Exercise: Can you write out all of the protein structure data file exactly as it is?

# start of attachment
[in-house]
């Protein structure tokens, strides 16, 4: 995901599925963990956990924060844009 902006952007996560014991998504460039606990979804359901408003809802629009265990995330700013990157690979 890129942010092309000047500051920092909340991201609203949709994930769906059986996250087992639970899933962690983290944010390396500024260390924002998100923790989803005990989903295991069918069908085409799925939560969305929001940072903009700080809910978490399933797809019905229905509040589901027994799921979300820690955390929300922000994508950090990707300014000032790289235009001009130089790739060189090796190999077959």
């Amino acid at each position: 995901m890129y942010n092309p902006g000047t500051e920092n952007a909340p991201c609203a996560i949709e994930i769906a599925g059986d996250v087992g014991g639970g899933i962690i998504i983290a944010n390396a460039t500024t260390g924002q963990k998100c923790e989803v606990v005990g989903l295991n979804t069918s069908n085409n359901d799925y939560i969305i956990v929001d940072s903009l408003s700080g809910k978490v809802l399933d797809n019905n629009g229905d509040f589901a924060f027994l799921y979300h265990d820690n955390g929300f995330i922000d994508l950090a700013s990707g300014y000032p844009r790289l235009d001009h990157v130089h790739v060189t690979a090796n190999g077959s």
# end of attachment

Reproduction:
[in-house]
């Protein structure tokens, strides 16, 4: 995901599925963990956990924060844009 902006952007996560014991998504460039606990979804359901408003809802629009265990995330700013990157690979 890129942010092309000047500051920092909340991201609203949709994930769906059986996250087992639970899933962690983290944010390396500024260390924002998100923790989803005990989903295991069918069908085409799925939560969305929001940072903009700080809910978490399933797809019905229905509040589901027994799921979300820690955390929300922000994508950090990707300014000032790289235009001009130089790739060189090796190999077959």
């Amino acid at each position: 995901m890129y942010n092309p902006g000047t500051e920092n952007a909340p991201c609203a996560i949709e994930i769906a599925g059986d996250v087992g014991g639970g899933i962690i998504i983290a944010n390396a460039t500024t260390g924002q963990k998100c923790e989803v606990v005990g989903l295991n979804t069918s069908n085409n359901d799925y939560i969305i956990v929001d940072s903009l408003s700080g809910k978490v809802l399933d797809n019905n629009g229905d509040f589901a924060f027994l799921y979300h265990d820690n955390g929300f995330i922000d994508l950090a700013s990707g300014y000032p844009r790289l235009d001009h990157v130089h790739v060189t690979a090796n190999g077959s």